By Sam Myers; Directed by Nick Auer and Max Pendergast
Produced by Brouhaha Theatre Project
Off Off Broadway, Immersive Play
Runs through 8.19.18
Prospect Park, Brooklyn
by Asya Danilova on 8.16.18
Alexandra Tweedley and Mary Anne Bodnar in Heydays. Photo by John Cappetta.
BOTTOM LINE: An immersive theatrical experience, Heydays takes you deep onto the grounds of Prospect Park and into the bittersweet moments of high school friendship.
Some of us are nostalgic for the high school years, when love, friendship and dreams blossomed. Others wish to never be reminded of that mess. But what if there was a way to rewrite your past at the exact point where everything went wrong? Would it change your current self? Heydays, an immersive theater experience by Brouhaha Theatre Project, takes a group of 16 audience members down memory lane and the paths of Prospect Park to find out.
Be sure to wear your walking shoes in order to be able to keep up with Tucker (Hanna Allerton). Inspired by the book written by her high-school friend Phil (John Goodman), Tucker wants to change the past by reenacting and tweaking it. So she organized a reunion for her friends that aims to recreate their graduation picnic. She even wrote down the dialogue between friends that day, from which we read at some point. Our entire hour-long promenade threads a series of scenes “replayed” over and over as twenty-something-year-olds try to figure out their teenage mistakes.
It is bittersweet to relive coming-of-age days, even if they are not your own. Chances are Heydays will make you revisit memories of getting drunk with your friends on alcohol stolen from your parents’ stash, or the moment you started to doubt that you would be with your high school sweetheart forever. Sharing sandwiches and drinks from red solo cups (culinary design by Lydia O’Brien) under Prospect Park's lush green canopy brings the group closer together and increases the feeling of participation in some sort of a ritual. The original music by Nick Auer, performed live on the guitar or through speakers, immerses the audience in the nostalgic atmosphere.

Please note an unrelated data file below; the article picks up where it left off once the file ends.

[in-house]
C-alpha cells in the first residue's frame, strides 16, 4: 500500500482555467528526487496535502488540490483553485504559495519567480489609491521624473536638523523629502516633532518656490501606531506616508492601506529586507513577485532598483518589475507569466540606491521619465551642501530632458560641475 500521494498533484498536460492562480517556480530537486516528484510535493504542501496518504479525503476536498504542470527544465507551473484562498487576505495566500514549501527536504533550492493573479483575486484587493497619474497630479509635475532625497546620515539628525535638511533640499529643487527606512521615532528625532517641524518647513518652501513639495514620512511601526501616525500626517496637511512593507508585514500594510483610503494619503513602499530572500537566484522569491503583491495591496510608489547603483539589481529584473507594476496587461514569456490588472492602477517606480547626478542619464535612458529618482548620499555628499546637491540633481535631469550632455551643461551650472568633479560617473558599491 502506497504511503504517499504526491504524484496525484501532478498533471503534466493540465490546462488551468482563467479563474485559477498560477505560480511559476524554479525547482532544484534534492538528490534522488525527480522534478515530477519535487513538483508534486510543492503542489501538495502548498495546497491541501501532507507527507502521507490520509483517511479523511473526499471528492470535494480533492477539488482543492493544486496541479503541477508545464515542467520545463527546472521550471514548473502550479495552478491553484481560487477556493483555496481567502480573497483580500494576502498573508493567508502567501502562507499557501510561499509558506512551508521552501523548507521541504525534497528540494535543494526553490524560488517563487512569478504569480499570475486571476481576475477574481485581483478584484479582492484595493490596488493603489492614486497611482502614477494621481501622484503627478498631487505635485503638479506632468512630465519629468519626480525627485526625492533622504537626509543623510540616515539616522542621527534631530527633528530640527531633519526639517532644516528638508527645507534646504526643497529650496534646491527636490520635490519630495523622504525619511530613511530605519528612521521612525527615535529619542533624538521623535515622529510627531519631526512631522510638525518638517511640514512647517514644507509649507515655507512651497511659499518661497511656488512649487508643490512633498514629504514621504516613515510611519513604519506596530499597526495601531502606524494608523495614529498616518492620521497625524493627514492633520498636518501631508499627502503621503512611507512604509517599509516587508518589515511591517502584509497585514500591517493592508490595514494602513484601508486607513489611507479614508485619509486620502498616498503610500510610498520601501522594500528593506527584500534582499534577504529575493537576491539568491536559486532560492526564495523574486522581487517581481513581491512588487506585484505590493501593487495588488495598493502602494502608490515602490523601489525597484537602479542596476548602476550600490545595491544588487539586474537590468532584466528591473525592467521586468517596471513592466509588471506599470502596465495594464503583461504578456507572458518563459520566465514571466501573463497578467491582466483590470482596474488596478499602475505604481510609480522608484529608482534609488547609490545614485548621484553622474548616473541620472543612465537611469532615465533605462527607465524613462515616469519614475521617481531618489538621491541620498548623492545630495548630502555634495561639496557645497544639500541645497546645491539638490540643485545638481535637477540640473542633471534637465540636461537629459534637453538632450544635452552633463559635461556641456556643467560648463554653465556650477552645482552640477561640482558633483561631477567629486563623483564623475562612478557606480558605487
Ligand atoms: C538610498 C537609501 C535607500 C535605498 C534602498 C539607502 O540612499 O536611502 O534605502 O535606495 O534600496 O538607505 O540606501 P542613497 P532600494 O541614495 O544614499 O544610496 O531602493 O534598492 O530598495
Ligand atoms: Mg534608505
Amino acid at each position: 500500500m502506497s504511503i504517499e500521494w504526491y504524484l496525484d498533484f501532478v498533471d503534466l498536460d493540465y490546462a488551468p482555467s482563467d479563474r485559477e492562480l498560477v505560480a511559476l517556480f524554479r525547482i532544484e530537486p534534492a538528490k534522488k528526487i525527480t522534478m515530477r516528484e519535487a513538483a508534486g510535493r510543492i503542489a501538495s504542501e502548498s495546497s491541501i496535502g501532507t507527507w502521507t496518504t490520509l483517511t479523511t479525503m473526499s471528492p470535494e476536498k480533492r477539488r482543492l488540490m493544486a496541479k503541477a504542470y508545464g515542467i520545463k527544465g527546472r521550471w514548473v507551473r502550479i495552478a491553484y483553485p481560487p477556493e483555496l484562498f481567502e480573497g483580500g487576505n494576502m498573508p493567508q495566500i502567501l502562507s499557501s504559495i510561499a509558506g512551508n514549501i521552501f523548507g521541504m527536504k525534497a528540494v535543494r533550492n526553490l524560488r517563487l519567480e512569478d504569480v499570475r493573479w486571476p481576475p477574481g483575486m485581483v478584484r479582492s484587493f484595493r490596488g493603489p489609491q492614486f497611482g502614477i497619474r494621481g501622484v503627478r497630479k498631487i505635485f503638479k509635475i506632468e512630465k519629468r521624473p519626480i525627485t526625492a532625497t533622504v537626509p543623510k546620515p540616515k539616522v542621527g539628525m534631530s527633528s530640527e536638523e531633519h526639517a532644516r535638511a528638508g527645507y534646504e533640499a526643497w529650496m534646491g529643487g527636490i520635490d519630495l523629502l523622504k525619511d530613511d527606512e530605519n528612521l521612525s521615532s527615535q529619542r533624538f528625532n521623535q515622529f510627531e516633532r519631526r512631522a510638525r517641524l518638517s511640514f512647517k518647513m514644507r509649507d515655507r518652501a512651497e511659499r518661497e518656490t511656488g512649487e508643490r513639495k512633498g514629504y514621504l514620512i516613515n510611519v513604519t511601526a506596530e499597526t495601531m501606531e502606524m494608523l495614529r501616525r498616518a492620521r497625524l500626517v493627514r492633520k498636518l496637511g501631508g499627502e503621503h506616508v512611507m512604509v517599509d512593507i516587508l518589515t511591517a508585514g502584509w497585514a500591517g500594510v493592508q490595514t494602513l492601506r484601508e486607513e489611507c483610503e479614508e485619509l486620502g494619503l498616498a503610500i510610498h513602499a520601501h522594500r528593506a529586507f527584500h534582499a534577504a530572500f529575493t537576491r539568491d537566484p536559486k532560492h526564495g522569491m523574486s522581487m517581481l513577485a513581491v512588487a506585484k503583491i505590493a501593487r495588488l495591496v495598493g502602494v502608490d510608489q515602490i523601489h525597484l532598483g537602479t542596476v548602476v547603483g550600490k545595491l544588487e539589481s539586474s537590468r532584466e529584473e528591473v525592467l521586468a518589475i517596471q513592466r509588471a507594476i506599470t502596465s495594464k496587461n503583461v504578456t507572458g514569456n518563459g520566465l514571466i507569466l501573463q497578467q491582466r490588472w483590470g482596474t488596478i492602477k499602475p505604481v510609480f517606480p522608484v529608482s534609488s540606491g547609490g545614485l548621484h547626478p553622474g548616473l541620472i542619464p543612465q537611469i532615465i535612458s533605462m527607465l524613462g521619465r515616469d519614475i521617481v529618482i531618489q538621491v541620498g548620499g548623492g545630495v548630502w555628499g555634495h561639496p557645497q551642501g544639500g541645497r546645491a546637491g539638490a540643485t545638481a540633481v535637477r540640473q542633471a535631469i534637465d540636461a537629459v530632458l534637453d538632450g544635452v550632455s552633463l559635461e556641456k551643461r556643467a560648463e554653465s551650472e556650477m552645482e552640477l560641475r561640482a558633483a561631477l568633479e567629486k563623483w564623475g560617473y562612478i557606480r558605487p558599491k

But that is only one side of Heydays. There is also the cruelty of a tender age, full of lies, bullying, and betrayal. Playwright Sam Myers leaves none of the ugly stuff behind, yet he doesn’t turn his play into a sobbing melodrama. The cast does a wonderful job maintaining intimate trust and making us feel like their accomplices. The audience gets separated into groups, so you won’t be able to follow every plot line or meet all the characters up close. This means the nuances of different relationships might not be entirely clear, something that bothered me at first. But then I realized this is exactly like high school: you hear some rumors, you witness some scenes, and you fill in the blanks to the best of your ability.
A lot of critical information is presented in the beginning: Tucker, Phil, and others quickly talk about the purpose of this reunion and the group dynamics as we briskly walk towards the bushier parts of the park. You are at disadvantage if you are in the back of the crowd, but even if you can hear everything, it’s difficult to digest information about multiple people whom you haven’t met yet. When Heydays starts to fork and we finally get to hear different characters’ stories, the experience becomes increasingly more absorbing.
Heydays takes the full advantage of the park’s secluded paths, bridges, and underpasses. Site-specific choreography by Mary Anne Bodnar creatively adapts to the landscape and architecture, leaving you craving for more. The scene of two runners (Alexandra Tweedley and Mary Anne Bodnar) dancing along an empty path as the audience watches from the bridge above is a magical performance in and of itself. Heydays successfully balances dance and spoken narrative, skillfully playing with the scale of the spaces it claims. From the spectacular panoramic opening scene, to the intimacy of a two-person audience on a plaid blanket, this journey in time and in space is masterfully executed.
Even the weather seems to be well “orchestrated,” at least at the performance I attended. It started drizzling at the exact appropriate moment, when the dancers dressed as runners were finishing their meditative routine under the bridge. It poured while we shared some booze and watched the dramatic turn in Tucker’s story unfold. As darkness gradually fell and the fireflies lit up, they were soon joined by lanterns for the procession to the final scene. It’s hard to tell whether stepping into mud while listening to an uneasy conversation between two boys on a bench is an essential part of the experience, but small details like this underline how Heydays achieves a state of total confluence with its chosen environment.
(Heydays plays at Prospect Park, Brooklyn, through August 19, 2018. Running time is 60 minutes with no intermission. Performances are 8/16, 8/17, 8/18 and 8/19 at 7. Tickets are $30 and are available at heydaystheshow.com.)
Heydays is by Sam Myers. Directed by Nick Auer and Max Pendergast. Sound Design and Original Music by Nick Auer. Choreography by Mary Anne Bodnar. Culinary Design by Lydia O’Brien.
The cast is Mary Anne Bodnar, Lydia O’Brien, Hanna Allerton, John Goodman, Anette Hammond, Tom Mezger, Daina Njuguna, Dan Kuan Peeples, Alexandra Tweedley, and Ciaran Walsh.